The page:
Although Cardiff may be seen as just a big town in comparison to most capital cities, its wide variety of architecture ranging from the industrial to the contemporary provides a large playground for the enthusiastic photographer. Since the beginning of the 19th Century, a number of differing industries have shaped Cardiff ’s layout. This has meant that through the ages, Cardiff has entwined its modern developments amongst the old industrial and residential architecture that still remains. For example, the futuristic design of the Millennium Stadium looms above much of the old traditional architecture seen in the retail areas of Cardiff. This allows itself to become a great subject for photographers interested in the urban environment. Trying out different framing techniques on particular points in the city where the stadium juts out above the landscape can provide some interesting visually aesthetic images. This idea of juxtaposing the old with the new can also be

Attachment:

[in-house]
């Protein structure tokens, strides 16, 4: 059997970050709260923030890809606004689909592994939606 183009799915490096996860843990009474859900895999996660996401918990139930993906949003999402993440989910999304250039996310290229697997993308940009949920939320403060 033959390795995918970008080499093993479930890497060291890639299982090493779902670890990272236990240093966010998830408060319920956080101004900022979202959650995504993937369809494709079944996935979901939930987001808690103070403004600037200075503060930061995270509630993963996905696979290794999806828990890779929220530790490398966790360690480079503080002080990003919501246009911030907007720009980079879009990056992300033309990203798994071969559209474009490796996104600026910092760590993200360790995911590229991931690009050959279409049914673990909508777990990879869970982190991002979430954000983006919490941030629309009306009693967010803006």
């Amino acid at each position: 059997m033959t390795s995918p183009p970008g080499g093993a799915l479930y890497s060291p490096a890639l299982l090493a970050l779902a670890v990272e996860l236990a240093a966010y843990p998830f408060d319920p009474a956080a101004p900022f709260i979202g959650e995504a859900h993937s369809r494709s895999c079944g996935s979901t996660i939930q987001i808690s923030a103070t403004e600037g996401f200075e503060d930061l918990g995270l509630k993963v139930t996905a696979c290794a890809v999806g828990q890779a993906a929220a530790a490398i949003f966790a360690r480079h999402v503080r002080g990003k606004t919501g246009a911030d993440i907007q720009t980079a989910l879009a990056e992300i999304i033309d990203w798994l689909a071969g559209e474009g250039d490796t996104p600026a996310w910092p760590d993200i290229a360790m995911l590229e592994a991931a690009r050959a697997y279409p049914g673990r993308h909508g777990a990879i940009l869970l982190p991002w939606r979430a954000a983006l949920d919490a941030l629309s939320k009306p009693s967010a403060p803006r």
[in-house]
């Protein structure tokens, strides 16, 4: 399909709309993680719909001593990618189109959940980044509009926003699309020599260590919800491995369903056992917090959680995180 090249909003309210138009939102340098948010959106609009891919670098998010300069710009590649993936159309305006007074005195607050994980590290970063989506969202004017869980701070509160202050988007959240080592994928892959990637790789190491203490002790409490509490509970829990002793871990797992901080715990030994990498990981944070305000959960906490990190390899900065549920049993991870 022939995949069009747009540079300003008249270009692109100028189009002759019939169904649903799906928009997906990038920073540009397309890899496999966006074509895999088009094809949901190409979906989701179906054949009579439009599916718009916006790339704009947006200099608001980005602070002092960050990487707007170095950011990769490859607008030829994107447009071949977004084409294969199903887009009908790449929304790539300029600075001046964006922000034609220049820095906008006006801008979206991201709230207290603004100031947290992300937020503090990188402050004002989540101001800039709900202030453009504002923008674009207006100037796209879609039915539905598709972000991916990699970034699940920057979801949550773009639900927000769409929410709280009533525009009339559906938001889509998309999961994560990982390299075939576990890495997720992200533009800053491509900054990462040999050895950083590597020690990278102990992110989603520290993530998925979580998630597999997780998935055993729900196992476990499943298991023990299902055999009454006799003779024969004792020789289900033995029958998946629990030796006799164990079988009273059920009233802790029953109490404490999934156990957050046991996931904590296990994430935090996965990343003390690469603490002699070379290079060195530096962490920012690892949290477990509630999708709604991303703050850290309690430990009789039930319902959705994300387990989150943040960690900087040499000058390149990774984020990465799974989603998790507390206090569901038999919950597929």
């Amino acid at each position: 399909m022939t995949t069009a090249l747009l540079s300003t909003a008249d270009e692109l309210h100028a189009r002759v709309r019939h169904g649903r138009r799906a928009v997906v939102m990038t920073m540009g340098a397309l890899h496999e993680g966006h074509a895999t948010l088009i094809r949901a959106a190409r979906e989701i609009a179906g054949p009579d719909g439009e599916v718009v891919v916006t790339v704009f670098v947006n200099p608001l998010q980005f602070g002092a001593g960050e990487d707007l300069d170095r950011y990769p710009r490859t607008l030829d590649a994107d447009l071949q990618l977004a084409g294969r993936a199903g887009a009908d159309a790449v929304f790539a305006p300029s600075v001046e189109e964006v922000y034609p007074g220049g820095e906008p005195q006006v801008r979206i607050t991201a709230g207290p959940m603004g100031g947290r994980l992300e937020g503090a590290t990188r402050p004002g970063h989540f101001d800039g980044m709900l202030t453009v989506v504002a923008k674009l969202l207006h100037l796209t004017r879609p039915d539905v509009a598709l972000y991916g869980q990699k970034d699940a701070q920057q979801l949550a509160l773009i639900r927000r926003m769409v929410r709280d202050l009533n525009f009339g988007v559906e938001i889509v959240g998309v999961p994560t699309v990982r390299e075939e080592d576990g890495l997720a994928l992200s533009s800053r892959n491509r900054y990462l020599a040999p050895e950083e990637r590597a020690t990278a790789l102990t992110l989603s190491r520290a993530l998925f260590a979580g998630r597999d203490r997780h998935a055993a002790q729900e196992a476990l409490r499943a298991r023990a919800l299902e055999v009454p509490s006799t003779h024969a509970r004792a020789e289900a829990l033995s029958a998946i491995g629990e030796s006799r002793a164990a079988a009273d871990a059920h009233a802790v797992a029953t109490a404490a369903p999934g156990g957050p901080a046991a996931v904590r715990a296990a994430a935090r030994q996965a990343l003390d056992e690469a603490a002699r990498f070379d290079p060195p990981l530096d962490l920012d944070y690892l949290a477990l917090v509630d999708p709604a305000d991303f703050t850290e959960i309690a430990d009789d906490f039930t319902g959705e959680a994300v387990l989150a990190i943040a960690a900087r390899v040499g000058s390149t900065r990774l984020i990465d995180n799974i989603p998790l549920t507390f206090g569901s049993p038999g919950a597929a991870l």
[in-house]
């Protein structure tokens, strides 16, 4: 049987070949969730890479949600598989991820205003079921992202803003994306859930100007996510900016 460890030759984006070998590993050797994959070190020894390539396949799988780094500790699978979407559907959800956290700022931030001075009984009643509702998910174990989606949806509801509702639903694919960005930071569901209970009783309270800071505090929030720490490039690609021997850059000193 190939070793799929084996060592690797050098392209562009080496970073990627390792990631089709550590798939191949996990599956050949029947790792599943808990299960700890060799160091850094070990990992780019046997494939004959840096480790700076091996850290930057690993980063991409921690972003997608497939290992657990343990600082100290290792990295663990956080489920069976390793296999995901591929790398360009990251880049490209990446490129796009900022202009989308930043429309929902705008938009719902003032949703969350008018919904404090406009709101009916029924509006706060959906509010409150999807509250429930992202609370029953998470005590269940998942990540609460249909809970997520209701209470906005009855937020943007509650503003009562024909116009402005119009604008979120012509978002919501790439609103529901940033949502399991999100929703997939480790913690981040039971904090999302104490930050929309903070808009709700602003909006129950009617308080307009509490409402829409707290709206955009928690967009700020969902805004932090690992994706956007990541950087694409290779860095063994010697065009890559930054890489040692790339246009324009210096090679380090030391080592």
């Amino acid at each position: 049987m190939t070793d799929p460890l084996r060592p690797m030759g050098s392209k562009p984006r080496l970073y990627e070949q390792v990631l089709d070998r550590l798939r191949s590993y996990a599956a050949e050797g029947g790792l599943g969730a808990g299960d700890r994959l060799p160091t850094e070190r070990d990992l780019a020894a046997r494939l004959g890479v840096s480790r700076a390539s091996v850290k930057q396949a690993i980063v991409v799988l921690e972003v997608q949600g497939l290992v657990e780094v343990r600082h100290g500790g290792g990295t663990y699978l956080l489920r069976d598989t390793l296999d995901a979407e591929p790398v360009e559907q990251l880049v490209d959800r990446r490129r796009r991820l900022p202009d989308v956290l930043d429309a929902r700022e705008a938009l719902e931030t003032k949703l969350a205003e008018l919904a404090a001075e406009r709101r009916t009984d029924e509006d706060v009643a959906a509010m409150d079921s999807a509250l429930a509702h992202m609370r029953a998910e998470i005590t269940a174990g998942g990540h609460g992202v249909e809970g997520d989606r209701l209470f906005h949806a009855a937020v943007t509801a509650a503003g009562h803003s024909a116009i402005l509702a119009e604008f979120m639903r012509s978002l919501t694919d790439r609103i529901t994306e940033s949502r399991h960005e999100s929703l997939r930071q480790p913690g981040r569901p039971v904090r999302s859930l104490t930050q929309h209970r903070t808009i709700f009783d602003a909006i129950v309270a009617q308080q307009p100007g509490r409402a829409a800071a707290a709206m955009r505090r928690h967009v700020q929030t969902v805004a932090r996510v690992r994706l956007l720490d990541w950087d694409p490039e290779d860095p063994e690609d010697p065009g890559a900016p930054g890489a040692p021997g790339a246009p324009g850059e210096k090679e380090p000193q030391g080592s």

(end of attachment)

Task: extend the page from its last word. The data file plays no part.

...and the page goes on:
used at Cardiff Bay. A lot of finance has recently been pumped into this area of Cardiff giving it a contemporary feel. However outstanding buildings such as the Church and the old Coal Exchange building in Mount Stuarts Square subtly sideline the modern aspects of the Bay. At night, this photography hotspot turns into a great environment for taking long exposure shots. With the St. Davids hotel lights glistening on the seawater and with boats frequently returning back to the Bay from work, light trails and reflections can easily be caught. A short walk around the piers and footpaths can allow for a different perspective looking back on to the Bay. Cardiff Central Market also presents itself as a great subject for the practicing photographer. Filled with local shoppers, fresh fruit and vegetables, the market displays large amounts of the local culture of Cardiff. Walking along the top floors of the market allows for birds eye view shots of the downstairs area.